Texting: The new drunk driving

Cellphone use behind the wheel is as bad as being impaired: studies

Josh Pennell Josh.pennell@thetelegram.com
Published on May 27, 2013
Cellphone use while driving is a serious problem.
Telegram file photo illustration

RNC Staff Sgt. Sean Ennis says the prevalence of cellphone use while driving is escalating, and new studies show just how hazardous the act can be.

“The studies that are being released now are telling us that a person texting in a car is just as big a hazard as somebody who’s impaired,” he says.

Making this issue worse is that almost everybody has a cellphone these days, and Ennis says most people seem to think that every text or call that comes in is the most important piece of news they’re ever going to get.

It’s not a problem that’s isolated to young drivers. Recently, Ennis pulled over a man who went through an amber light while talking on his cellphone.

He had his wife in the passenger seat and a baby in the back. The risks people are taking are real, says Ennis.

“All because of a phone call.”

And the statistics show that those phone calls and texts carry a heaver risk than a possible ticket. Ennis says studies attribute about one Canadian death per day due to cellphone use while driving.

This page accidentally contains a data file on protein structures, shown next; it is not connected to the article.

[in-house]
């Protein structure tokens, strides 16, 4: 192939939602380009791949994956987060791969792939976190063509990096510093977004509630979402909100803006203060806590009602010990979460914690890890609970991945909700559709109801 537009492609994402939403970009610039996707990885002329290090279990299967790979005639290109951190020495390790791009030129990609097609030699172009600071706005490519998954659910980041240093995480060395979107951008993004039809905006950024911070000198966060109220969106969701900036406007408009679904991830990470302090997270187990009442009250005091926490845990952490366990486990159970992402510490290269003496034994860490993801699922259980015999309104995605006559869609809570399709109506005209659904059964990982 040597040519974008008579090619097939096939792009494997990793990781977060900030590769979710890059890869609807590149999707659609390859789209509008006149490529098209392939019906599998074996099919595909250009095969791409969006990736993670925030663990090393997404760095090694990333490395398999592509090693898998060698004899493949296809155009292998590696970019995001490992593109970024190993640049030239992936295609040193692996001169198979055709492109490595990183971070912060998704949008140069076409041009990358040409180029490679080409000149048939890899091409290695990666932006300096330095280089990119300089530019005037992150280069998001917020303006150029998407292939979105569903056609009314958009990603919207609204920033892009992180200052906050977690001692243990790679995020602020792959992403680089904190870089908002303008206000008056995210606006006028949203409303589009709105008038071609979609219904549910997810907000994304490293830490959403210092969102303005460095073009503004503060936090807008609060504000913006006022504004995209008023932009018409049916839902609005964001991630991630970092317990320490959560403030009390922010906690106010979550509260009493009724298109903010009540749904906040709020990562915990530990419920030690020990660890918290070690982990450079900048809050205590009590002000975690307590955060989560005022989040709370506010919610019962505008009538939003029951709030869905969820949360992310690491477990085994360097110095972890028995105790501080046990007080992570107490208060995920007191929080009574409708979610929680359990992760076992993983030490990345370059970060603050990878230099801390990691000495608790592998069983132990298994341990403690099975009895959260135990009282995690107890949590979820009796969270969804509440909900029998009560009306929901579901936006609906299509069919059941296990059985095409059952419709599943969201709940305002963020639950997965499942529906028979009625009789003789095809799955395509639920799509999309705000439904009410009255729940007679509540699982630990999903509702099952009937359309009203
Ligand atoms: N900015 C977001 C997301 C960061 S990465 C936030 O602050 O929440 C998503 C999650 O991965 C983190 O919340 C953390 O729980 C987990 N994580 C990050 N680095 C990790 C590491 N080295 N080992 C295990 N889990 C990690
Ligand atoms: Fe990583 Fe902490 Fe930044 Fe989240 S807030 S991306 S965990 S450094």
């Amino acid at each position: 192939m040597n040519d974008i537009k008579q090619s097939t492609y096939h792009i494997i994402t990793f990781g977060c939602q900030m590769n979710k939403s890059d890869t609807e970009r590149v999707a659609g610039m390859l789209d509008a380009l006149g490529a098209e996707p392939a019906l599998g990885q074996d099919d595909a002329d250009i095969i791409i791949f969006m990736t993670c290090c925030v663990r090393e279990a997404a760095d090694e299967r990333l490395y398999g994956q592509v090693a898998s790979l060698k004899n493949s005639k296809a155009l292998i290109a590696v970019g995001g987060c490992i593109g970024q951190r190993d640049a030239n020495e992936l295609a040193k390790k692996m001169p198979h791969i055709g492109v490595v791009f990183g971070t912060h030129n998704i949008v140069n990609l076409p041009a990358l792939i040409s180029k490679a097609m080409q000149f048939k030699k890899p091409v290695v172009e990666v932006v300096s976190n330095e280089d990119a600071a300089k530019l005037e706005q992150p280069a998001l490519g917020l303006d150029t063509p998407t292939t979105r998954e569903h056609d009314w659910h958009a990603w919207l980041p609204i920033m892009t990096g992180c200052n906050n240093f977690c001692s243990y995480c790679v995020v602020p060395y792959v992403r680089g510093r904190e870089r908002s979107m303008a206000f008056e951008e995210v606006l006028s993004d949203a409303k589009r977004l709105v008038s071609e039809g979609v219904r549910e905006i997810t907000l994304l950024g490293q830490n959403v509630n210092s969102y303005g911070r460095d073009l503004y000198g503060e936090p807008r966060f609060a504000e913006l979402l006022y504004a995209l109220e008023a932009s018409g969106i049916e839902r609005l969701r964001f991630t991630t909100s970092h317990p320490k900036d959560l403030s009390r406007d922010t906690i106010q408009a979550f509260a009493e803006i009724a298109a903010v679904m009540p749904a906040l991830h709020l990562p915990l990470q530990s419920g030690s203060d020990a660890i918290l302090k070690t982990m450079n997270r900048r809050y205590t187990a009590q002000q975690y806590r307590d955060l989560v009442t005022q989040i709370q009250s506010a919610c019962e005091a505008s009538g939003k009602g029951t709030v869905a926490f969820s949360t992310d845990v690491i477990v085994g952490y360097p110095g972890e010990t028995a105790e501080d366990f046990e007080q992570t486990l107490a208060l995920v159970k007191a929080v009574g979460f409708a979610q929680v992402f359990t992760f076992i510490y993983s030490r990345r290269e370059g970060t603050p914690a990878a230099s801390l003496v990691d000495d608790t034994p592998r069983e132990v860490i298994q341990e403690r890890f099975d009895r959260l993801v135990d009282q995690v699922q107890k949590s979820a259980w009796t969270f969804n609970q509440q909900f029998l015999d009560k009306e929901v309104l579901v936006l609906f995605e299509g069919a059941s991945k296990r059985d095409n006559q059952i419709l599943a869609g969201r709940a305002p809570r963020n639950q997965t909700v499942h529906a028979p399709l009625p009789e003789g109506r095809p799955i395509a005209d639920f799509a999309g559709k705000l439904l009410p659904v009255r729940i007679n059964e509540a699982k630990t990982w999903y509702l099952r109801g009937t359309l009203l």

“It appears people are confusing their cars with mobile telephone booths,” says Ennis.

And those phones aren’t just capable of calls and texts. One of the things the RNC is coming across now is people trying to take video of themselves with their phones while they drive.

Ennis says it’s habit-forming, like other poor driving practices. Because people get away with it so many times without getting a ticket or causing an accident, they think they’re never going to.

Despite that some people still do it, the vast majority of people accept now that driving while impaired is ludicrous, Ennis adds. Not so with cellphone use, despite that the studies are finding it to be comparable in risk.

The key to changing the behaviour is education through conversation, he says, something that he believes people haven’t been doing a great job of up to this point.  


“We’re not gonna give our 17- or 18 -year-old daughter or son the keys to the car and a bottle of rum or a dozen beer. We wouldn’t do that, but we’re giving them the keys to the car and we give them a cellphone but we don’t give them the headset to go with it or give them the (proper) advice.”

Hands-free devices might not be the total answer either, he adds, but they’re a much better alternative.

The cause of some accidents is inconclusive, according to Ennis. The investigative crews will always wonder how somebody didn’t see the opposing car ahead of them turning left or see the red light. Ennis is wondering more and more how often cellphone use could be a factor in these unexplained incidents.

“I don’t think there’s anybody out in the community who hasn’t seen a car in front of them who they come to the very quick conclusion, that person has to be on their cellphone because they’re all over the road.”

With the amount of traffic on the highways and all the other distractions, people are at the limit of their capabilities, he says.

“We’re going to have a tragedy on our highways because of distracted drivers. The net result is going to be people dying.”